Grandma and Grandpa in the 1940s

Nicholas Salvatore and Elizabeth Galloway. They lived inside with me for so long and on Monday I posted the last of their letters sent during World War II. All of which can be found here. Having met right before he went overseas, the letters are their courtship captured in their own words, which also meant they were presenting only part of themselves, as we all currently do on social media – some aspects idealized, some glossed over, some done simply for the expected emotional response.

But what happens when you fall in love with that simplified view of another person, with the story they present you because that is all you can know of them? You fill in the pieces with your desires. Nicholas and Elizabeth’s story doesn’t end with the end of the war and the end of the letters, it finally enters the real world and what do you do with the idealized version of your beloved then? When you have spent years talking about what you’d do together “after the war” and now that it’s here you’re not sure what to do?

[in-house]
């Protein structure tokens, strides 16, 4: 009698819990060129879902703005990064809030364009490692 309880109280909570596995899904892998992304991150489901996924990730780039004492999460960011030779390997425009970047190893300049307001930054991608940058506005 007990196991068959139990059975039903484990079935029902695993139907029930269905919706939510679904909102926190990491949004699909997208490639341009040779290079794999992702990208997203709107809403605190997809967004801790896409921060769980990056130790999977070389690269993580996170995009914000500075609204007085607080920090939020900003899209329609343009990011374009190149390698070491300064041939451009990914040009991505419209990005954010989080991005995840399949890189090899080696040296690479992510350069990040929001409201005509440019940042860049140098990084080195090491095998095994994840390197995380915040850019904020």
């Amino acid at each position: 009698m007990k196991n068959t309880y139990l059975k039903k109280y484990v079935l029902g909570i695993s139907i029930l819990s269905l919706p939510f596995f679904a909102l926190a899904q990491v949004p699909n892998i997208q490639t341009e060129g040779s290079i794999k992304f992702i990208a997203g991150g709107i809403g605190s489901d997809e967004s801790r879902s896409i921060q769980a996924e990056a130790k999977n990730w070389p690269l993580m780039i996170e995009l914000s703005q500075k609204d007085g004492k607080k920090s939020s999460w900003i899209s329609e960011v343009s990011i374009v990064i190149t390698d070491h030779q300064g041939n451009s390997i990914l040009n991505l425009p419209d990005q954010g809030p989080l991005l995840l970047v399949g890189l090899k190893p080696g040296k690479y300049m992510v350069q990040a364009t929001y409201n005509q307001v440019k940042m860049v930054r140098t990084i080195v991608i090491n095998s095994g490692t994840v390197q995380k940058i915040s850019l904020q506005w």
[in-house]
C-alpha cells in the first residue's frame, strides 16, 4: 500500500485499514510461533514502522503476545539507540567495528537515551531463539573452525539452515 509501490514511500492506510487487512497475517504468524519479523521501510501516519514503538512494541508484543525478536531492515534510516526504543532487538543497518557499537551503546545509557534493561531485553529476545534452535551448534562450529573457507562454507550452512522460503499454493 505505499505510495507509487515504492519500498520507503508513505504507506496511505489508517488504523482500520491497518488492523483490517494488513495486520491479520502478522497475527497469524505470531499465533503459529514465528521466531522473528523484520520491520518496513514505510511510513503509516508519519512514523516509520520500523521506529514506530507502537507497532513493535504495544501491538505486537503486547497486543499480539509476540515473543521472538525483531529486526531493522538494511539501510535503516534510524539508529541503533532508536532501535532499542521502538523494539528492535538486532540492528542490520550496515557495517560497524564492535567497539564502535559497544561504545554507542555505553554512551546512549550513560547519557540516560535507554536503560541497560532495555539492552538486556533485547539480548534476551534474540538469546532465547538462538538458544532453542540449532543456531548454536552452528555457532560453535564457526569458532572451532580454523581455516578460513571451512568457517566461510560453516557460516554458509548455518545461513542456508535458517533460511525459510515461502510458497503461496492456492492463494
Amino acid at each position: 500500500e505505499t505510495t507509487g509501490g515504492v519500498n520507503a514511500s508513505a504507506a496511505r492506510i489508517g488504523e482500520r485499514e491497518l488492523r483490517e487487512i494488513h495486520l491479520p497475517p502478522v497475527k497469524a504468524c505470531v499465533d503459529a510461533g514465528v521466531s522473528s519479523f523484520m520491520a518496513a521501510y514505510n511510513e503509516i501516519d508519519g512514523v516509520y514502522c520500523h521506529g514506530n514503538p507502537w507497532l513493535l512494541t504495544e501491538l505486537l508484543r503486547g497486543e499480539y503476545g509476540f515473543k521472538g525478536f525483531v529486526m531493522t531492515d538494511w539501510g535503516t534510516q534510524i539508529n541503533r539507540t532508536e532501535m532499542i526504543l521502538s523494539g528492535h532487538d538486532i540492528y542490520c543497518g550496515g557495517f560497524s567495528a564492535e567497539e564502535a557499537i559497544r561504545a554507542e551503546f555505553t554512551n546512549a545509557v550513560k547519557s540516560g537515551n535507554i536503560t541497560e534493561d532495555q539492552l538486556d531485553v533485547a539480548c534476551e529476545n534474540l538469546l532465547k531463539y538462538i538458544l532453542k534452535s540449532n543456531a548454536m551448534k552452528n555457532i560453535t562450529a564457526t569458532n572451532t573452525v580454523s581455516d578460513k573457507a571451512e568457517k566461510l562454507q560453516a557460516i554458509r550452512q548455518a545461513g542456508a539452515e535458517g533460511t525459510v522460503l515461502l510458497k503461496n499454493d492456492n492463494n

Nicholas and Elizabeth come from a novel I wrote called Something to Live By, which I hope to publish in full some day. As a teaser, here’s the beginning of the next chapter of their life together.


Part III: Leaving the Old World Behind